What are the world's biggest health problems and risks? The Global Disease Burden study, a collaborative project that in its most recent version includes 488 co-authors from 303 institutions in 50 countries, tries to answer that question. A nice summary of some of the results is available from the Institute for Health Metrics and Evaluation at the University of Washington in its report "The Global Burden of Disease: Generating Evidence, Guiding Policy."
There are perhaps two main ways to measure health effects. The simpler one is how many deaths are caused. A more complex one uses DALYs, or "disability-adjusted life years," a measure that was first developed in the first Global Disease Burden study in the 1990s, but has become common since. It seeks to measure how many healthy years of life are lost: thus, if someone's health is injured, there is a cost in DALYs even if their life expectancy doesn't change. Of course, if their health is diminished and life expectancy falls, too, the cost in DALYs is greater.
Here's a figure showing the top 10 leading diseases and injuries on a global basis, shown with blue diamonds, and the top 10 risk factors for for deaths, shown with brown diamonds. The horizontal axis shows their cost in deaths in 2010. The vertical axis shows their cost in DALYs. Thus, "Low Back Pain" among the top 10 diseases and injuries based on DALYs, although it is not a direct cause of death. Lung cancer and diarrhea cause a similar number of deaths, but diarrhea is far worse in terms of DALYs. A few of the high risk-factors that jump out at me as being a little unexpected to find in the top 10 are "Diet low in fruit," "Household air pollution," and "High sodium."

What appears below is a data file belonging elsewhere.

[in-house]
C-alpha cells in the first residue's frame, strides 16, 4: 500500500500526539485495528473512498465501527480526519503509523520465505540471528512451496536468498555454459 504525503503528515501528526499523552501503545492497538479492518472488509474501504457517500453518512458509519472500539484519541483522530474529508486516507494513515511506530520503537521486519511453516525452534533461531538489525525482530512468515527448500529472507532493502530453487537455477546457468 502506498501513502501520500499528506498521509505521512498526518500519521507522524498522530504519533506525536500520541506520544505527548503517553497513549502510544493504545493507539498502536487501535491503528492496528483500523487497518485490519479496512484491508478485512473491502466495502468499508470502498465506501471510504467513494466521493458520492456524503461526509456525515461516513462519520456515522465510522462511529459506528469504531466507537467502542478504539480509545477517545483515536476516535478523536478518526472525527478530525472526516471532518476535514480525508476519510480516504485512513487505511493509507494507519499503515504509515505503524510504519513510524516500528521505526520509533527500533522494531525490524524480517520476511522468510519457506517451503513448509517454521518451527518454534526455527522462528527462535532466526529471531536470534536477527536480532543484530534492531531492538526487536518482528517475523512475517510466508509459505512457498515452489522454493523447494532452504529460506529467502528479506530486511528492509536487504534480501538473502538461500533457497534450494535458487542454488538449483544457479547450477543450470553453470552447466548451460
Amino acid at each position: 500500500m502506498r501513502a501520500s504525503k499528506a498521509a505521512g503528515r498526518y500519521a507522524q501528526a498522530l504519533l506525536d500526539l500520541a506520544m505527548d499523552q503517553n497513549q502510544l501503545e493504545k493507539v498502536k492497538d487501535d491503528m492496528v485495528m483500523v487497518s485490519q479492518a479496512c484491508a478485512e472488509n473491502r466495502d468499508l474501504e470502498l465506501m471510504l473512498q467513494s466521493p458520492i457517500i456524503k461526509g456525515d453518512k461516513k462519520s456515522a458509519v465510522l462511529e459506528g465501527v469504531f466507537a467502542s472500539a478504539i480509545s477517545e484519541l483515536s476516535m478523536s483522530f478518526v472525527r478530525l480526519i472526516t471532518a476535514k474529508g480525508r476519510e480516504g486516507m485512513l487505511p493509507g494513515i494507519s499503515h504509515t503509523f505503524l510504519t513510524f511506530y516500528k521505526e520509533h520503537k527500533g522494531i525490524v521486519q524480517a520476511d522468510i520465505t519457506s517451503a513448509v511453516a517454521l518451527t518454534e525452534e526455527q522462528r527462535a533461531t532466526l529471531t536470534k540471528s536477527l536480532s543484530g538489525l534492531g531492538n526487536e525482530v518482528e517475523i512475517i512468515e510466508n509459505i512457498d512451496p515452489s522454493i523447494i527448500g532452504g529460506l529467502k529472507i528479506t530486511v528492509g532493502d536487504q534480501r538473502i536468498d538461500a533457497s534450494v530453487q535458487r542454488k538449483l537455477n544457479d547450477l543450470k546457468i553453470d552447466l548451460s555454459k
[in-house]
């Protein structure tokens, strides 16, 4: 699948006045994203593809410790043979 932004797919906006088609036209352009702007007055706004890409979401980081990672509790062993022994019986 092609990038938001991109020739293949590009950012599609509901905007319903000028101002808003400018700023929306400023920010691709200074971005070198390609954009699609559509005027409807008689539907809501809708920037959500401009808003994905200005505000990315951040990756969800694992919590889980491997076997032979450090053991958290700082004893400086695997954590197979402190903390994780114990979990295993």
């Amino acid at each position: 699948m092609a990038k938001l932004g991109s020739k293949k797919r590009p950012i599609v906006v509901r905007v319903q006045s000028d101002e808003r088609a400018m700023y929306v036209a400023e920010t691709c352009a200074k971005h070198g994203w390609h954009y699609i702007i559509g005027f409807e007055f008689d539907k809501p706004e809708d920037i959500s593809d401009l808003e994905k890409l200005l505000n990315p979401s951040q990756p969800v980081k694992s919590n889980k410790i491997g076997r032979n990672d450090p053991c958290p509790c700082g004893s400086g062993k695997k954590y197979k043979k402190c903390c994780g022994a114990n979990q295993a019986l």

What problems are getting better, and what problems are getting worse? Here's a figure which lists the top 25 risk factors, from left to right. Thus, in keeping with the figure above, the first five are "High blood pressure," "Smoking," "Household air pollution," "Diet low in fruit," and "Alcohol use." However, rather than showing the level of health damage done, the figure shows how the level if injury changed from the 1990 data in the first Global Disease Burden study to the 2010 data used in this study.
Clearly, the three big success stories in the last two decades in terms of reduced DALYs are a reduced health cost from "Household air pollution," from "Childhood underweight," and from "Suboptimal breastfeeding."
Among the rising problems, the world is managing to combine a rising number of DALYs from "High body mass index" with people having health problems from "Diet Low in Fruit," "High sodium," "Diet Low in Nuts and Seeds," "Diet low in whole grains," "Diet low in vegetables," "Diet low in omega-3," "High-processed meat," and "Diet low in fiber," not to mention "Smoking" and "Alcohol." In short, a large share of the world's health risk factors, and a large share of the problems that are getting worse, have to do with what people are putting in their mouths.